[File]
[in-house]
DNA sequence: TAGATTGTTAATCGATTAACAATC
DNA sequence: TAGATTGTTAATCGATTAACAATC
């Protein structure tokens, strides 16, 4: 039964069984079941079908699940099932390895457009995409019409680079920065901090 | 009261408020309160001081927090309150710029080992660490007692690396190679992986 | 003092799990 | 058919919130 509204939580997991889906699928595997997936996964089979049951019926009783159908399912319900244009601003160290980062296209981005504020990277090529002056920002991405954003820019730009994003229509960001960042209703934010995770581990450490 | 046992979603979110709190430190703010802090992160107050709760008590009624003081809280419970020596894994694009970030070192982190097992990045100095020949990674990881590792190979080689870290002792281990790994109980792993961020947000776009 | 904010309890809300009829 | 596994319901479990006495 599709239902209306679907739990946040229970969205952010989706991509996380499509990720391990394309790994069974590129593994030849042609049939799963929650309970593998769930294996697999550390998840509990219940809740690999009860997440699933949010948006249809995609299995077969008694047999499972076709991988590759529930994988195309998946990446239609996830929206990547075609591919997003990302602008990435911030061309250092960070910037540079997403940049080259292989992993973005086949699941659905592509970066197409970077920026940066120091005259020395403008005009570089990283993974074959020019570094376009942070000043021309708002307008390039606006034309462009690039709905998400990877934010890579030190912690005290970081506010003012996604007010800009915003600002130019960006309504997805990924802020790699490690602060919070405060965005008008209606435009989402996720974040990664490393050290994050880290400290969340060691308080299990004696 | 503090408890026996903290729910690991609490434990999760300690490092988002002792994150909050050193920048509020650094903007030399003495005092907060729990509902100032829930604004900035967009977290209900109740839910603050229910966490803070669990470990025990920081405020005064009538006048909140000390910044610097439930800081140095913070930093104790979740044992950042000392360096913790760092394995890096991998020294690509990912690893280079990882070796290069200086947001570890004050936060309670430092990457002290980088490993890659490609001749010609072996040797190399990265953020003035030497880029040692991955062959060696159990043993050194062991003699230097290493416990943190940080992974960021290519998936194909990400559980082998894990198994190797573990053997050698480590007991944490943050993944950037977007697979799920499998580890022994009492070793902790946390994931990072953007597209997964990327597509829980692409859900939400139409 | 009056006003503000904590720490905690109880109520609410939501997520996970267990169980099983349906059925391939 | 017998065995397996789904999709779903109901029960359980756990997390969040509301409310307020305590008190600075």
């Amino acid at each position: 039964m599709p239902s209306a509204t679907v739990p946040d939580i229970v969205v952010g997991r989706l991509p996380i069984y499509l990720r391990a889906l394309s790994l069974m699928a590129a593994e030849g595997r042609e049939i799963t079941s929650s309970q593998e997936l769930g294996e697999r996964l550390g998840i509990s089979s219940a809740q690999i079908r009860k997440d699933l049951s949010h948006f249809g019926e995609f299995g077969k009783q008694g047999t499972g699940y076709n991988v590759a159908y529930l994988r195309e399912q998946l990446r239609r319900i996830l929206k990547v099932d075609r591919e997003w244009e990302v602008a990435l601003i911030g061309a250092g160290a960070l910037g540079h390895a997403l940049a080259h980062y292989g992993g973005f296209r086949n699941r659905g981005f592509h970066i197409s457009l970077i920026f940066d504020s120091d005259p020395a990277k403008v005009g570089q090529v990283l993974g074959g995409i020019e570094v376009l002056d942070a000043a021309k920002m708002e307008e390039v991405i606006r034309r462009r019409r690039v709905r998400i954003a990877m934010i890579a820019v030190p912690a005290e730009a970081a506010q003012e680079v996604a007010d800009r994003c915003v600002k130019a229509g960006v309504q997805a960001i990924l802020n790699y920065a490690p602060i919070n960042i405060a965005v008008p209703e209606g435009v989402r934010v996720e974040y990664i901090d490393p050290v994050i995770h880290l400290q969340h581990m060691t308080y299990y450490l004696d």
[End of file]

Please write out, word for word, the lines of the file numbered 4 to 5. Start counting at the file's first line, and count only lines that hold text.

């Protein structure tokens, strides 16, 4: 039964069984079941079908699940099932390895457009995409019409680079920065901090 | 009261408020309160001081927090309150710029080992660490007692690396190679992986 | 003092799990 | 058919919130 509204939580997991889906699928595997997936996964089979049951019926009783159908399912319900244009601003160290980062296209981005504020990277090529002056920002991405954003820019730009994003229509960001960042209703934010995770581990450490 | 046992979603979110709190430190703010802090992160107050709760008590009624003081809280419970020596894994694009970030070192982190097992990045100095020949990674990881590792190979080689870290002792281990790994109980792993961020947000776009 | 904010309890809300009829 | 596994319901479990006495 599709239902209306679907739990946040229970969205952010989706991509996380499509990720391990394309790994069974590129593994030849042609049939799963929650309970593998769930294996697999550390998840509990219940809740690999009860997440699933949010948006249809995609299995077969008694047999499972076709991988590759529930994988195309998946990446239609996830929206990547075609591919997003990302602008990435911030061309250092960070910037540079997403940049080259292989992993973005086949699941659905592509970066197409970077920026940066120091005259020395403008005009570089990283993974074959020019570094376009942070000043021309708002307008390039606006034309462009690039709905998400990877934010890579030190912690005290970081506010003012996604007010800009915003600002130019960006309504997805990924802020790699490690602060919070405060965005008008209606435009989402996720974040990664490393050290994050880290400290969340060691308080299990004696 | 503090408890026996903290729910690991609490434990999760300690490092988002002792994150909050050193920048509020650094903007030399003495005092907060729990509902100032829930604004900035967009977290209900109740839910603050229910966490803070669990470990025990920081405020005064009538006048909140000390910044610097439930800081140095913070930093104790979740044992950042000392360096913790760092394995890096991998020294690509990912690893280079990882070796290069200086947001570890004050936060309670430092990457002290980088490993890659490609001749010609072996040797190399990265953020003035030497880029040692991955062959060696159990043993050194062991003699230097290493416990943190940080992974960021290519998936194909990400559980082998894990198994190797573990053997050698480590007991944490943050993944950037977007697979799920499998580890022994009492070793902790946390994931990072953007597209997964990327597509829980692409859900939400139409 | 009056006003503000904590720490905690109880109520609410939501997520996970267990169980099983349906059925391939 | 017998065995397996789904999709779903109901029960359980756990997390969040509301409310307020305590008190600075």
């Amino acid at each position: 039964m599709p239902s209306a509204t679907v739990p946040d939580i229970v969205v952010g997991r989706l991509p996380i069984y499509l990720r391990a889906l394309s790994l069974m699928a590129a593994e030849g595997r042609e049939i799963t079941s929650s309970q593998e997936l769930g294996e697999r996964l550390g998840i509990s089979s219940a809740q690999i079908r009860k997440d699933l049951s949010h948006f249809g019926e995609f299995g077969k009783q008694g047999t499972g699940y076709n991988v590759a159908y529930l994988r195309e399912q998946l990446r239609r319900i996830l929206k990547v099932d075609r591919e997003w244009e990302v602008a990435l601003i911030g061309a250092g160290a960070l910037g540079h390895a997403l940049a080259h980062y292989g992993g973005f296209r086949n699941r659905g981005f592509h970066i197409s457009l970077i920026f940066d504020s120091d005259p020395a990277k403008v005009g570089q090529v990283l993974g074959g995409i020019e570094v376009l002056d942070a000043a021309k920002m708002e307008e390039v991405i606006r034309r462009r019409r690039v709905r998400i954003a990877m934010i890579a820019v030190p912690a005290e730009a970081a506010q003012e680079v996604a007010d800009r994003c915003v600002k130019a229509g960006v309504q997805a960001i990924l802020n790699y920065a490690p602060i919070n960042i405060a965005v008008p209703e209606g435009v989402r934010v996720e974040y990664i901090d490393p050290v994050i995770h880290l400290q969340h581990m060691t308080y299990y450490l004696d």